Did I mention that this app is easy and quick to use?  After you EASILY set up the e-mails of your parents in the app, you are READY to get going!  If you click the button on the top right of the app, you get a whole list of things you are able to do with this app.   Here is what it looks like... 

Need tissues or more glue sticks?   Choose the "Volunteer" option where you can ask for materials in addition to volunteer help in the classroom.  You can also tell them exactly when you need them to volunteer.  No more back and forth e-mails or texts, your parents can easily see and choose the times you need volunteers.  You can see below that I added Kleenex and Glue Sticks to the supplies I needed... you can even select the amount... let's just set that glue sticks to X100!

Probably one of the best features available is the conference option. You set the date, times, length of conference, length of break between conferences and then send out the schedule for parents to sign up. Every teacher knows what a headache it is to try and schedule conferences with so many work schedules!  Parents can see what times are still open and which work with their schedule.

There is also a special ALERT function for emergency situations... Hopefully you never have to use it, but this function not only sends the parent a notification but also sends them a text message.  This is a great way to alert a parent that their child is unharmed and safe during any emergency situation that may arise during a school day.  It comes directly from you so the parent will have even more of a sense of ease than a school wide call.  Of course this is something you hopefully never have to use but this would be extremely useful for lock-downs, weather emergencies, or even just last minute early releases due to a loss of power.

This app also has all that feel good stuff... share an album of pictures from a project, make announcements for school activities, or create a calendar with important events.  One of the great features of Bloomz is the "Disable Reshare" button.  If you don't want parents re-sharing a picture you can very simply press this button.  This is an awesome and safe way to let parents into your classroom.  What is any better than being able to quickly and easily share photos directly with parents on a regular basis directly from your phone, a class iPod/iPad, or other device?  This is a great way to include and welcome parents into your classroom!

If you or your school is looking for an app like this, you should for sure check out Bloomz... they have thought of everything when it comes to communication from the classroom!  It's super easy to use for the teacher.  I can't imagine how much time I will save uploading and sharing, commmunicating, and scheduling with this app!  Check out more information by clicking below!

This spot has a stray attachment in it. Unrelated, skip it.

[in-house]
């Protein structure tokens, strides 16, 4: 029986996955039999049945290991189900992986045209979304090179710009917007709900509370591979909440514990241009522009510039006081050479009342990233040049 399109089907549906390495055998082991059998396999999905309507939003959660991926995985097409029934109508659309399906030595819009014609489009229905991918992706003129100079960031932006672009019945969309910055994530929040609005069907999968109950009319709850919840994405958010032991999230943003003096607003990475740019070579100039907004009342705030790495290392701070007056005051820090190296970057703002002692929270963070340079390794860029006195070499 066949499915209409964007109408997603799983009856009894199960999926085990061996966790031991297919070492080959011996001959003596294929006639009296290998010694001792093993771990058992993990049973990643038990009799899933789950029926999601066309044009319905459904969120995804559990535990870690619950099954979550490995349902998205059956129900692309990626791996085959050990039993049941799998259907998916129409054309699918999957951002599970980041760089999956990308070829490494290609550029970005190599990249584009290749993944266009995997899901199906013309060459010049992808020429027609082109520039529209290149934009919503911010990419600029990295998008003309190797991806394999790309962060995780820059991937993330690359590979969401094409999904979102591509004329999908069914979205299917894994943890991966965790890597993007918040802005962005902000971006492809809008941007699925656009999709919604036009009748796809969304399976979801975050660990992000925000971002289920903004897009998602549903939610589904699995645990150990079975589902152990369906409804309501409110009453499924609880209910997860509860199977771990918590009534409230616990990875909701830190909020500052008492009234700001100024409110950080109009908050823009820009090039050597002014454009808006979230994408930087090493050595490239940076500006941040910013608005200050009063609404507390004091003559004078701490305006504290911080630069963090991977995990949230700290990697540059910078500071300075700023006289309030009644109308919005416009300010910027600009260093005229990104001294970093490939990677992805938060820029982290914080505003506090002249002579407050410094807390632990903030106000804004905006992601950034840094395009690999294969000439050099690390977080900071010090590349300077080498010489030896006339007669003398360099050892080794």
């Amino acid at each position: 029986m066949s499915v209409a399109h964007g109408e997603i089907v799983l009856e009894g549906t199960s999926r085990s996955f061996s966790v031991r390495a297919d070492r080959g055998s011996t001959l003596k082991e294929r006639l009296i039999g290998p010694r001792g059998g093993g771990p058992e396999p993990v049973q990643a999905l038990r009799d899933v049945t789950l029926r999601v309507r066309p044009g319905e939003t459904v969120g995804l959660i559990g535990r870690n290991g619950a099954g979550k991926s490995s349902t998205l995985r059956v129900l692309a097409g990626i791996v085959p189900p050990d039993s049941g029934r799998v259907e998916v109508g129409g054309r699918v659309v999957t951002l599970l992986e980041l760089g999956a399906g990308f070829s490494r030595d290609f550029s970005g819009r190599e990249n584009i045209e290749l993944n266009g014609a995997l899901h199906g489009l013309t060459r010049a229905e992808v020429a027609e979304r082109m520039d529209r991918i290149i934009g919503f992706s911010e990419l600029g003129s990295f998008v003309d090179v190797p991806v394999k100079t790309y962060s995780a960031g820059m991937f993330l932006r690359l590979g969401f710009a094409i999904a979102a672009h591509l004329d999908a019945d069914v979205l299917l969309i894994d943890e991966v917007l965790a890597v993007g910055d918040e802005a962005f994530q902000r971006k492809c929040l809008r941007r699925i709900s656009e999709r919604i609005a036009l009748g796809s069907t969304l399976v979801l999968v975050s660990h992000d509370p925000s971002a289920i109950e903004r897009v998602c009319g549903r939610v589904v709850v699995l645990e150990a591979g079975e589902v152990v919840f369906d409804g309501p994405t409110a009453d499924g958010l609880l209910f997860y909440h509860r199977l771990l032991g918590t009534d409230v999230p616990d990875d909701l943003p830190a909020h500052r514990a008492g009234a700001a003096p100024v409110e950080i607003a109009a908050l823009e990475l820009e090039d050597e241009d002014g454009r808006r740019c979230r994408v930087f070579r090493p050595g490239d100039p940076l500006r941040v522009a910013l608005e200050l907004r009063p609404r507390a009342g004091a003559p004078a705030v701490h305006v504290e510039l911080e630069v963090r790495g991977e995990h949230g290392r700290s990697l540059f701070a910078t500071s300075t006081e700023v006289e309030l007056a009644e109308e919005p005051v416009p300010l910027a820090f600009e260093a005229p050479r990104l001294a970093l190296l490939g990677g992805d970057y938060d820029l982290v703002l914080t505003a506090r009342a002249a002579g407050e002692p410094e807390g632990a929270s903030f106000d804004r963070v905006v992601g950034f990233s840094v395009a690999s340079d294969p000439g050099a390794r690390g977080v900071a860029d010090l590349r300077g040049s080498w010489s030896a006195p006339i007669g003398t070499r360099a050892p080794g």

Primary Possibilities

Wednesday, June 10, 2015

Teaching with Intention: Chapter 2

It's time for Chapter 2 of the Teaching With Intention book study with Mr. Greg from Kindergarten Smorgasboard!  This week's hosts are Flying Into First Grade, The Primary Gal, and Mrs. Daily's Classroom!  If you would like to link up, head on over to one of these lady's blogs and link up!

 Chapter 2 of Teaching with Intention talks about sitting down and figuring out your own beliefs about teaching and how students learn.  These beliefs should lead the practices in your classroom.  If you believe that students learn in different ways then you should be using varied instruction, reteaching with different methods, and supporting all the different learners in your classroom.  Debbie Miller also points out that you need to have an end goal.  I think this is a very important point in this chapter.  What is your end goal?  How you do you want your classroom to look in May?  Where do you want each student to be at the end of the year?  I really started to think about this because I am looping with my students next year to second grade and will be keeping a lot of the same students.  I plan to sit down and think about where each kid is and where I want them at the end of the year.  I'm not just going to think about it, but also write it down and reflect on it at the end of the year.

What are your beliefs about teaching and learning?

I believe that constant reflection on your teaching is the best way to improve.  Being honest about your strengths and weaknesses will help you grow as a teacher.  I don't feel that all students learn at the same pace or in the same ways... celebrate reaching the goal.  Not every child is going to pass an assessment the first time... sometimes when a child must work longer, harder, and smarter than others to reach a goal, they build more character and work ethic in the long run.

How do you build a sense of community in your classroom?

Building a community in your classroom is crucial in those first few weeks.  I think it is important for all of your students to feel important and needed.  Assigning classroom jobs helps students feel needed.  Allowing students to explore helps them feel comfortable in the room.  I love when kids finally get so comfortable in a room that you see them opening cabinets, drawers, and tubs to get materials that they need without prompting.  It's even better when they start to put things away and straighten up the room when you don't even ask!

How do you go about teaching kids something new?

Prior knowledge can be so empowering to students.  Every topic that you teach has some sort of prior connection to something they have learned in the past.  Making these connections for the students right off the bat will give them a hook and some confidence in what they are about to learn.  Modeling what is expected is another important tool when teaching a new skill.  Students need to see exactly what is expected and modeling that expectation is important when teaching kids something new.

Don't forget to link up your own blog post and to come back next week for Chapter 3!

Friday, June 5, 2015

Five for Friday (June 5)

Hello, Summer Teachers!!
This week's Five for Friday is a wrap-up of end of the school year and welcome summer!!  Not only does Kacey host this fun weekly linky, but she also has Doodle Bugs Paper!!

 1.  Each year, like a lot of teachers, I make an end of the year DVD.  This year I didn't want to stress during report card time, field day and all the other end of the year things going on.  Therefore, I decided to hand deliver the DVDS to each of my kinder students.  The smiles on their faces were priceless!!